Monday, January 30, 2012
Low Carb Beers You May Have Never Considered
For a craft beer lover loosing the LBS's is not an easy thing. Beer is the antithesis for trying to loose weight. It is a very nutritious beverage, high in calories and carbohydrates. I never sought out the "low carb beers" over the last year because.... Well, that's not beer, at least the beer I know and love. But it got me to thinking, what is the lowest carb beer option for a beer snob like myself?
After minutes of research I found that there is no real data on the beer style that I found to be the least naturally made carbohydrate laden ale. The Lambic.
There are many styles of Lambic. The basic lambic is a cloudy, uncarbonated, bracingly sour beer that is generally about two to three years old. Unlike conventional ales and lagers, which are fermented by carefully cultivated strains of brewer's yeasts, Lambic beers are produced by spontaneous fermentation and are exposed to wild yeasts and bacteria such as Brettanomyces bruxellensis (brett) and B. lambicus.
These "wild yeasts" used in the fermentation of these products eats sugars that regular beer yeasts can't. There are a lot of sweet lambics out there - Lindemans for example - that are loaded with sugar. The unfruited versions (gueuze) from Hanssens, Cantillon, Oud Beersel and Drie Fonteinen will have the lowest sugars.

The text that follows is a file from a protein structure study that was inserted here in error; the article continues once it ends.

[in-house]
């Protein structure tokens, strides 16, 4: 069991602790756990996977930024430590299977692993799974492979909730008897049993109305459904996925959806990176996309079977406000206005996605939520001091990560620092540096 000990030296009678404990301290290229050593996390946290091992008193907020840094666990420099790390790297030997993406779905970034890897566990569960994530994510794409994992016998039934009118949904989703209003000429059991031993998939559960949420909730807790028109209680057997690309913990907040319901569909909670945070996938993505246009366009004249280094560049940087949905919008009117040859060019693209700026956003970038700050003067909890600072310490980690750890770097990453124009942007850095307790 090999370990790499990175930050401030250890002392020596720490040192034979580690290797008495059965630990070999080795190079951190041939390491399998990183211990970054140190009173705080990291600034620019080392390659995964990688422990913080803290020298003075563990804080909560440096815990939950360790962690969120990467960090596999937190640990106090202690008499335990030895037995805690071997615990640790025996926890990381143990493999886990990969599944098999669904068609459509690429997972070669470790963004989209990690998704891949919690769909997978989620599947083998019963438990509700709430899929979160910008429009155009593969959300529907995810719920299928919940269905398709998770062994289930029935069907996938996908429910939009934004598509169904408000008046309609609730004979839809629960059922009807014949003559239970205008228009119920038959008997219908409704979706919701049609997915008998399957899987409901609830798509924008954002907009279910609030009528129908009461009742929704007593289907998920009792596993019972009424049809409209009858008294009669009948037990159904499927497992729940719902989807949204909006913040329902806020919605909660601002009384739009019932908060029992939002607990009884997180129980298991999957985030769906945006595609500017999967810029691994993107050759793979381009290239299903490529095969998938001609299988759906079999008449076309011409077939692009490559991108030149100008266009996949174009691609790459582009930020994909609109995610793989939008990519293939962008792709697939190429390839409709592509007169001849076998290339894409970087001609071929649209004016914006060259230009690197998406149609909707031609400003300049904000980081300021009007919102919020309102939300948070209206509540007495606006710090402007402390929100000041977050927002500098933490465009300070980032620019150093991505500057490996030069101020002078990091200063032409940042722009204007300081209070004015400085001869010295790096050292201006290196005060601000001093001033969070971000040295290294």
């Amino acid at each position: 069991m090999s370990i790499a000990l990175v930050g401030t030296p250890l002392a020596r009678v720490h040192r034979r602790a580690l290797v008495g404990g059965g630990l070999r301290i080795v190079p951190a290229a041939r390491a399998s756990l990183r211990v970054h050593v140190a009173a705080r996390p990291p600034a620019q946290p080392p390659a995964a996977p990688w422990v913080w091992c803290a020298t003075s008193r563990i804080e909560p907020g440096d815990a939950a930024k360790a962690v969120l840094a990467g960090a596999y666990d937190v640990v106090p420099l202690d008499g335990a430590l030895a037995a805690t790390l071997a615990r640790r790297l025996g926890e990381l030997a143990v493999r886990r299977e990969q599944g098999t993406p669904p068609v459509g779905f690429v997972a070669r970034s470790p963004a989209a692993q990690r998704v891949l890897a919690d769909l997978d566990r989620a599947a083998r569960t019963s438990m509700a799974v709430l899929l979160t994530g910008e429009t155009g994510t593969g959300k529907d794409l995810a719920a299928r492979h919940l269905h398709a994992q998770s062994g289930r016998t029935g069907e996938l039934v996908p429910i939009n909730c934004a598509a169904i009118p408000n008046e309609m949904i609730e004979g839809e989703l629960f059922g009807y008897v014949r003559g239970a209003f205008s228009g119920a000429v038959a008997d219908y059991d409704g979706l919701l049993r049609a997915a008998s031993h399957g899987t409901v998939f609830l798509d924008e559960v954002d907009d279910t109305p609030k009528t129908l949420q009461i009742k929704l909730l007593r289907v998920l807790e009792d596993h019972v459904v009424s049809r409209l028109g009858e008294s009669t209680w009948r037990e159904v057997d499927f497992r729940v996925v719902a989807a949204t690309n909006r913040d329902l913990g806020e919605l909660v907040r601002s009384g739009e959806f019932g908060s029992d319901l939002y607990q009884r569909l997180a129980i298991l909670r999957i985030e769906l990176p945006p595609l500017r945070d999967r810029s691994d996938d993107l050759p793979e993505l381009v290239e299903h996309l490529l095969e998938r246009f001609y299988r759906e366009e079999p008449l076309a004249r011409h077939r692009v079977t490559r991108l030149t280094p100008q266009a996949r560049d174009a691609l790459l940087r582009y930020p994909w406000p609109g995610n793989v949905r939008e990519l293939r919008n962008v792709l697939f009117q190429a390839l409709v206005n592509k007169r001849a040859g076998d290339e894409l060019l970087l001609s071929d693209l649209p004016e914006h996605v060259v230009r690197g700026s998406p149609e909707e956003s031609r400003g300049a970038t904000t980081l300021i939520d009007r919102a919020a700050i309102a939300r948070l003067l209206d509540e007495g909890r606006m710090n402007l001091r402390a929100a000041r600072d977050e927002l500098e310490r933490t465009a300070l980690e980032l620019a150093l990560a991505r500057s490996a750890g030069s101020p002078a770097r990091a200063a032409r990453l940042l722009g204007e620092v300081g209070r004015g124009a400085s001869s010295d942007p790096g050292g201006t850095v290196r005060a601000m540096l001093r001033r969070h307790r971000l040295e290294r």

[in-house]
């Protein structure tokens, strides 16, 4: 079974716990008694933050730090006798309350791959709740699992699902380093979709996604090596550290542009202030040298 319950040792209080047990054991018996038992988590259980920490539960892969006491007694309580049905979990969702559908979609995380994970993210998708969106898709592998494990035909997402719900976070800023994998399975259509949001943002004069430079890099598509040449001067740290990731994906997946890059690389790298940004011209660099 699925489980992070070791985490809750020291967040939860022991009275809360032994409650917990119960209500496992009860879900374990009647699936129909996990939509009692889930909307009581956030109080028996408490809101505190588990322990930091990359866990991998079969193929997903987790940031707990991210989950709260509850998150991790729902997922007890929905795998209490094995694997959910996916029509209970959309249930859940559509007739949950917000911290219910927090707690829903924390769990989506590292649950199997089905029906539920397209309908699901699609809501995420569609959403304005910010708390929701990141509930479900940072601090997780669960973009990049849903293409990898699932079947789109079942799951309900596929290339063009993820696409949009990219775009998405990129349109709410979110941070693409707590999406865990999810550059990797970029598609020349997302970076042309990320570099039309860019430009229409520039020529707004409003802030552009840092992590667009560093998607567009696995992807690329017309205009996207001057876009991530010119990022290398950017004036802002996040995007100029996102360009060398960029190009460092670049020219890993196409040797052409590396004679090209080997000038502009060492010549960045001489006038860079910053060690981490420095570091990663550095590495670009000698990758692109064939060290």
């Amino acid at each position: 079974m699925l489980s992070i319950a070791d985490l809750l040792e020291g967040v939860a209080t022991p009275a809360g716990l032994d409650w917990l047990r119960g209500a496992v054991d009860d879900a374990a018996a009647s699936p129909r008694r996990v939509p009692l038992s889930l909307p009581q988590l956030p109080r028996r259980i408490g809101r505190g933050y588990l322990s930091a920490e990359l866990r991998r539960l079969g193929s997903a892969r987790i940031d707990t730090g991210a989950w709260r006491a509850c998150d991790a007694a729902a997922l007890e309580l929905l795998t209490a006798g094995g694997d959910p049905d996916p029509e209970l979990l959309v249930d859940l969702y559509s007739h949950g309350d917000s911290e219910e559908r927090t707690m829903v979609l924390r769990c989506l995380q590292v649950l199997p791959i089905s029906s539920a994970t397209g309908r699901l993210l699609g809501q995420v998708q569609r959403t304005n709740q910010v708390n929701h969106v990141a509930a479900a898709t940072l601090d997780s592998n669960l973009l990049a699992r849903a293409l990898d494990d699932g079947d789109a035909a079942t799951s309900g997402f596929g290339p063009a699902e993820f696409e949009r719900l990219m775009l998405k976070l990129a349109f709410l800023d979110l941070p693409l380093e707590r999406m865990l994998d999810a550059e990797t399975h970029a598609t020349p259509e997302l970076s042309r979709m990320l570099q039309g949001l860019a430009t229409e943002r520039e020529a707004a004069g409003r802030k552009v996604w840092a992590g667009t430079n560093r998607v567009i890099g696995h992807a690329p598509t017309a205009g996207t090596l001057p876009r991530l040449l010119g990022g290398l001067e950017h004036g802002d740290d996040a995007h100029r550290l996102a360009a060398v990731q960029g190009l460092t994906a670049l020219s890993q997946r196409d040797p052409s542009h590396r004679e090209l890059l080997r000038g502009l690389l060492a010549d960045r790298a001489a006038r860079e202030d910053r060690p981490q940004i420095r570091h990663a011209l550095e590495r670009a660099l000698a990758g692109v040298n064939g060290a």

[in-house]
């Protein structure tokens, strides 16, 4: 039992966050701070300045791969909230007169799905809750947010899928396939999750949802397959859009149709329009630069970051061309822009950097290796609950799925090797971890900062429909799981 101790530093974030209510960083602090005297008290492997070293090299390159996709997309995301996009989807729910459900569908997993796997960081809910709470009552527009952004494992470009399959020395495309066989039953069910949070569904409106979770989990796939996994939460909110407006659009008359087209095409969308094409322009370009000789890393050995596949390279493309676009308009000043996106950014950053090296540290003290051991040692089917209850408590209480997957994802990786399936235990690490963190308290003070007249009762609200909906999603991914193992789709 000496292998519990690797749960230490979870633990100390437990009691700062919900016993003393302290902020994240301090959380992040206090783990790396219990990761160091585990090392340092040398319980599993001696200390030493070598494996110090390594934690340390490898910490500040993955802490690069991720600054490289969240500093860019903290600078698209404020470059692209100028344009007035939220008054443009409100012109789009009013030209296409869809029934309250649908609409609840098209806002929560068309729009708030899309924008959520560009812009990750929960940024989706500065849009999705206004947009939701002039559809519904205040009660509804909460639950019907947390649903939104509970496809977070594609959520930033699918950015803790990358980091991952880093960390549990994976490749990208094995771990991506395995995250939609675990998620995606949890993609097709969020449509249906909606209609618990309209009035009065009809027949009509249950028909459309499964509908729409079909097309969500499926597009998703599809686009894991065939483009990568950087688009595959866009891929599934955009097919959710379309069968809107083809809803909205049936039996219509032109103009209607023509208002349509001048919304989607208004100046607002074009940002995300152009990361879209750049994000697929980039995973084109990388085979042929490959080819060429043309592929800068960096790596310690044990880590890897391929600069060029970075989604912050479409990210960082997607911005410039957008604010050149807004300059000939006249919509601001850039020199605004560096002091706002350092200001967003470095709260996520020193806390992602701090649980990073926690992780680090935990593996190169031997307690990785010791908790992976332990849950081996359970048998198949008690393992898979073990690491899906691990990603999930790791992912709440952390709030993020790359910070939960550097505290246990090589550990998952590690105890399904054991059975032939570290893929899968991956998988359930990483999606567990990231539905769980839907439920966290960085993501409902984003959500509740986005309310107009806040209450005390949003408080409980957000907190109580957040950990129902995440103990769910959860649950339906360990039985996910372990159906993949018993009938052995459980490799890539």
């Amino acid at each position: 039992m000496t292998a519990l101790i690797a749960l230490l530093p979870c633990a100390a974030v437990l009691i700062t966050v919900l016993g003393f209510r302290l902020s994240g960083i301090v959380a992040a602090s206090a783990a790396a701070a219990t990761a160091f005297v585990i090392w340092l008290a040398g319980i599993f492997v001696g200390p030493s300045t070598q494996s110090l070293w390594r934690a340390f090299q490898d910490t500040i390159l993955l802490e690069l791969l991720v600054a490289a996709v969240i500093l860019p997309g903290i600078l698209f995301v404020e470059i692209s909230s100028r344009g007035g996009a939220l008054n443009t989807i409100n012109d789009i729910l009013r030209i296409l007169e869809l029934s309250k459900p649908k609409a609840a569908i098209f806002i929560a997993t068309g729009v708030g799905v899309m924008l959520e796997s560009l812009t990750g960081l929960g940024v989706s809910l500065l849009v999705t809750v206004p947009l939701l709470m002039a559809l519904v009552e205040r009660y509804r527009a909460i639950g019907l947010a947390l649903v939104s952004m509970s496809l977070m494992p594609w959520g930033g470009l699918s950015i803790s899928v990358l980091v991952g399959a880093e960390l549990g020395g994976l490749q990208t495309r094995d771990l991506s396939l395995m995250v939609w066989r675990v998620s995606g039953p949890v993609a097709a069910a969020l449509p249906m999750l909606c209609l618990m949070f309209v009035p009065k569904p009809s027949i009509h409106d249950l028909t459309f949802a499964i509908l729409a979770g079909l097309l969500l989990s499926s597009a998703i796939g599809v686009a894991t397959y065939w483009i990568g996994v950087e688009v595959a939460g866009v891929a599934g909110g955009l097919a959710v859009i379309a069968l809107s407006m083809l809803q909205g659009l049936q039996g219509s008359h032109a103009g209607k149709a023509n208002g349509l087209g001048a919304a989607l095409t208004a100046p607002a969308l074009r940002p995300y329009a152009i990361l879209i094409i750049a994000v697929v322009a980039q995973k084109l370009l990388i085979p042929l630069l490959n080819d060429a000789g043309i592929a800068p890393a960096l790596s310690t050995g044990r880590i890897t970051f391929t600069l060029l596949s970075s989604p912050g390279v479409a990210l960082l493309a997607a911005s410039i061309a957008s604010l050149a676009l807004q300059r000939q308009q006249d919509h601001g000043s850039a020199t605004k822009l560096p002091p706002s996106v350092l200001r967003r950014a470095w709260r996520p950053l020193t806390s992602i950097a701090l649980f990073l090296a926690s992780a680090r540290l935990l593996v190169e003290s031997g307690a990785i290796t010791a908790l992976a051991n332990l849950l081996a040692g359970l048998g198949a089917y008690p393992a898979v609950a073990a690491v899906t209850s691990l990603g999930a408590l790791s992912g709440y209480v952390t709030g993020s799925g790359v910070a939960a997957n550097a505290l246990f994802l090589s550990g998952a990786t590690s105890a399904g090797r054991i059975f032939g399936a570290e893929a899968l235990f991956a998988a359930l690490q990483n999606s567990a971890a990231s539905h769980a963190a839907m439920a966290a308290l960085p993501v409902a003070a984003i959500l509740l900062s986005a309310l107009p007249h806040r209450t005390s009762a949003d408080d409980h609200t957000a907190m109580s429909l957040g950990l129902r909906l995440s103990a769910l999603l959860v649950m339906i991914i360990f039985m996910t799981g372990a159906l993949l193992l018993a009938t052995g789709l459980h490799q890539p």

These aren't a practical every day option for the Utah beer lover. Unless you have an iron pallet. The high tartness and acidity will wear on the stoutest of tongues, but when your in need of beer that's full on flavor, that won't shit all over your diet, you have a friend in the "Brett based beer".
Some "brett beer" recommendations available in Utah are Squatters 529, Epic's Elder Brett, Lindeman's Gueuze and Lindeman's Cuvée René.
Some other more traditional low carb craft brands include, Full Sail's Session Premium Lager and New Belgium's Skinny Dip.
As I pointed out earlier, there is no hard data on the carbohydrate levels in sour beers (that I could find), theses observations are based on the known functions of the the yeast strains discussed.